|Armenian string cheese. Photo by Pam|
Doug and I love string cheese. That is to say, Armenian string cheese (tel banir), the kind that’s studded with nigella seeds and twisted into a braid – not the Italian-American snacking sticks that tend to be tough and rubbery.
We enjoy its mild, slightly salty flavor anytime – for breakfast, mid-day snack, a night-time tid-bit, or as part of a mezze platter to share with guests.
If you’re not familiar with Armenian string cheese, here’s some background information from Wikipedia: “In Armenia, traditional string cheese is made with a white base. The type of milk used usually comes from an aged goat or sheep depending upon the production methods of the area of choice. It includes black cumin and a middle-eastern spice known as mahlab, and it comes in the form of a braided endless loop. The cheese forms strings because of the way it is pulled during processing.”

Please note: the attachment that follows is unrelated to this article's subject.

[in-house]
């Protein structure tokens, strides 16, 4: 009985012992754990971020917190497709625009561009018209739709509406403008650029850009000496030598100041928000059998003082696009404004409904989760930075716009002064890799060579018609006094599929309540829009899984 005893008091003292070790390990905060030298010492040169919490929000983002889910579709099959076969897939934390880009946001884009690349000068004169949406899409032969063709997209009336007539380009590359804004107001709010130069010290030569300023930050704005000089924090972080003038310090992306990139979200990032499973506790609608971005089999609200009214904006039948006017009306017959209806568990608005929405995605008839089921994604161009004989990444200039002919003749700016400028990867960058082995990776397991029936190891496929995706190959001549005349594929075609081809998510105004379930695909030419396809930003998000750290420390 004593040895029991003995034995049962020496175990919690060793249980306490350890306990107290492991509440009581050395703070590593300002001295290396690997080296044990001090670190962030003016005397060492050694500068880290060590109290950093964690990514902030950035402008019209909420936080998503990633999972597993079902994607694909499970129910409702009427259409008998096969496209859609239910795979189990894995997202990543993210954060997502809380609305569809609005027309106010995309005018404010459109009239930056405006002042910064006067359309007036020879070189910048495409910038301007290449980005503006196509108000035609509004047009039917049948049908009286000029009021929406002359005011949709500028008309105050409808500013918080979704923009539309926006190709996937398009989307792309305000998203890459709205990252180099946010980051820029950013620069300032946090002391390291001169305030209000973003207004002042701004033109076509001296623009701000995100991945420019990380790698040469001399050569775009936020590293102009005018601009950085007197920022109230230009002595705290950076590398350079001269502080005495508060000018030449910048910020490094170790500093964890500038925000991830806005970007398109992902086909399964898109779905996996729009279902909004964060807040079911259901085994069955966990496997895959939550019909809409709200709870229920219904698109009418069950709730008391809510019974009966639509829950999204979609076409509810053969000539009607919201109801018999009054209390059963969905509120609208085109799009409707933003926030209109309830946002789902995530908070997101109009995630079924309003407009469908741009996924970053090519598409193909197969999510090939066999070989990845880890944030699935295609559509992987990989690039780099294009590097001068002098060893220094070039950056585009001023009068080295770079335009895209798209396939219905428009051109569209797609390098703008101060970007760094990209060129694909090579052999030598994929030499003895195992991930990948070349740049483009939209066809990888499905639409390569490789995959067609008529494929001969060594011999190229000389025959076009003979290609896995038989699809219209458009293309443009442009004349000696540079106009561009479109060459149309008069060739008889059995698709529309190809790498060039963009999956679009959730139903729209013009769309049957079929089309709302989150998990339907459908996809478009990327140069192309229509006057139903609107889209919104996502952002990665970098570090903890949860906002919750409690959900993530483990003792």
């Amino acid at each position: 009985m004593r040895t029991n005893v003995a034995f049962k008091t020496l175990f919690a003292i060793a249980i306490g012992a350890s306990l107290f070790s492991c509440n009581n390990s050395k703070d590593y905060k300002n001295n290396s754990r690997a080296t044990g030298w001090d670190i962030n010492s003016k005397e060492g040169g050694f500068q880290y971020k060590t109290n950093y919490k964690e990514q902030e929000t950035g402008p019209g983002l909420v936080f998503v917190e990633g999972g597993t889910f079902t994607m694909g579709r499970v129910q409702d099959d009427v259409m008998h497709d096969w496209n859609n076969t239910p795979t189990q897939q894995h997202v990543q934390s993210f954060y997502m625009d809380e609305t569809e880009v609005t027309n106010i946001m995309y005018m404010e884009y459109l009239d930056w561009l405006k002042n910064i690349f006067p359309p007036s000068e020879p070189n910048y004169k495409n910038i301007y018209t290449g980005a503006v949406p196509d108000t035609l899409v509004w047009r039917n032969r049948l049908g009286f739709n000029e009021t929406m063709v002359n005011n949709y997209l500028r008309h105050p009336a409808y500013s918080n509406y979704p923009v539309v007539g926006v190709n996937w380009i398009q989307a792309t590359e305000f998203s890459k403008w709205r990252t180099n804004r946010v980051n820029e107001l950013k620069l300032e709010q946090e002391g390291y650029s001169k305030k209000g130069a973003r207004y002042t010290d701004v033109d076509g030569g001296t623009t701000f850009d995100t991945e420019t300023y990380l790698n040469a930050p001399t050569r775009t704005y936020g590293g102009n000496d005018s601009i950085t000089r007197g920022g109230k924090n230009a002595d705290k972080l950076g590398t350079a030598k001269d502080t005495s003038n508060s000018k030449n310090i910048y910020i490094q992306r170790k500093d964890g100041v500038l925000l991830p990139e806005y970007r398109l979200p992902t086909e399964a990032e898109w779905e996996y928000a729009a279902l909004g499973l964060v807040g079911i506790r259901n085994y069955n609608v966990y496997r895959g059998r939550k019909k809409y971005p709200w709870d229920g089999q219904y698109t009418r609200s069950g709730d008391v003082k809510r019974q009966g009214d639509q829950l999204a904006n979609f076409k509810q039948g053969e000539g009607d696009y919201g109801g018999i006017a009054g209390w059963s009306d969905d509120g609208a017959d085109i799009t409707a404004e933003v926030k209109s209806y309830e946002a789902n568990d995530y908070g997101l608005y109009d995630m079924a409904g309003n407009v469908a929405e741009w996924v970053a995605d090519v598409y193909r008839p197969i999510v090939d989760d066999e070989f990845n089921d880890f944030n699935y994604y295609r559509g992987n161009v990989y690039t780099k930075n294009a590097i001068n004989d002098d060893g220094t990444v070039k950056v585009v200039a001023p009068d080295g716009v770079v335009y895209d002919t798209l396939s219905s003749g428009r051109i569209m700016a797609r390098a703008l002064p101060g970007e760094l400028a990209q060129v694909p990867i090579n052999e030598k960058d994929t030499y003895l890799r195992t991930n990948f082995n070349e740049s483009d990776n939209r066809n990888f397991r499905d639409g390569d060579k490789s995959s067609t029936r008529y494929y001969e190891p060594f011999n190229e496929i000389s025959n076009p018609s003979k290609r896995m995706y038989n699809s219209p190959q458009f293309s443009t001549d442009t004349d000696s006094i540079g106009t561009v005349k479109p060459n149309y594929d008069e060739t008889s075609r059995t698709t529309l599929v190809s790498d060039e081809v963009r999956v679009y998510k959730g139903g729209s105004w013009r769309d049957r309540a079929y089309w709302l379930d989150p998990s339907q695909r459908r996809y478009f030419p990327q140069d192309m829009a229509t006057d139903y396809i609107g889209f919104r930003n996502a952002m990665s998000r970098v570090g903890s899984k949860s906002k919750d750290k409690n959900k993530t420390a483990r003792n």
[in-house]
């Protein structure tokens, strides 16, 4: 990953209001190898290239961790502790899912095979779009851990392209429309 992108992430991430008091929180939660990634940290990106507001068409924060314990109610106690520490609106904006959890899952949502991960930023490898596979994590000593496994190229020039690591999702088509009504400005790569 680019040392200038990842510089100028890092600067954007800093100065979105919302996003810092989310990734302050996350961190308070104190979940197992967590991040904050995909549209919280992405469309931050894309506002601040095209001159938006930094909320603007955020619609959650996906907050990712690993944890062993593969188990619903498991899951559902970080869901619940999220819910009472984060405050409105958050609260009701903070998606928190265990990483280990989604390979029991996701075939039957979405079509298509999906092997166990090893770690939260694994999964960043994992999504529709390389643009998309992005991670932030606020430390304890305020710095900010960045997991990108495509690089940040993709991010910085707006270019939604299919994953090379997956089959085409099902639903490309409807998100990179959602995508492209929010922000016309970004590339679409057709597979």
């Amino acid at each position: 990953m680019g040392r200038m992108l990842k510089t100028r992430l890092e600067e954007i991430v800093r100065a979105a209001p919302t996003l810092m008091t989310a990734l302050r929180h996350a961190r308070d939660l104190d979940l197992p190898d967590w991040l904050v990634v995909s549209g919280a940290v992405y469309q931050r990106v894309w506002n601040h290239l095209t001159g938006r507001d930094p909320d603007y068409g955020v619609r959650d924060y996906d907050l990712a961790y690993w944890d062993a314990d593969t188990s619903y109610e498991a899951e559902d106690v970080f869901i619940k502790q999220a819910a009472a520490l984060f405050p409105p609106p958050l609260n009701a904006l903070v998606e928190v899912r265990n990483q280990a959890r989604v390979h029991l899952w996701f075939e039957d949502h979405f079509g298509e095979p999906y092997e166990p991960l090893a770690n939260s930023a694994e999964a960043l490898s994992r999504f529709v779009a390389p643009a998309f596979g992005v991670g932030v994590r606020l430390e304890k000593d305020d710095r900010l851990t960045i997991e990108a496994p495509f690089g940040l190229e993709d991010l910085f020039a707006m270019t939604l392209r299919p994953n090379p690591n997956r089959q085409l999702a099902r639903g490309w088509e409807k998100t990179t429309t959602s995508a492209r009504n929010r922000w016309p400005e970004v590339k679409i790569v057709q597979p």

We’ve never tried making Armenian string cheese for the simple reason that it’s impossible to find the necessary fresh curd here in South Florida. Fortunately, others have made it at home with much success, and have posted it on their own blogs.
One such source for making Armenian string cheese is the blog ‘Cave Cibum: Beware the Food’ by Pam from Lexington, MA. She provides a recipe and photo sequence, making it easy to visualize the steps involved in preparing the string cheese. Thanks Pam!
Perhaps this will inspire you to make your own Armenian string cheese. I’m ready to try, as soon as I find fresh curd.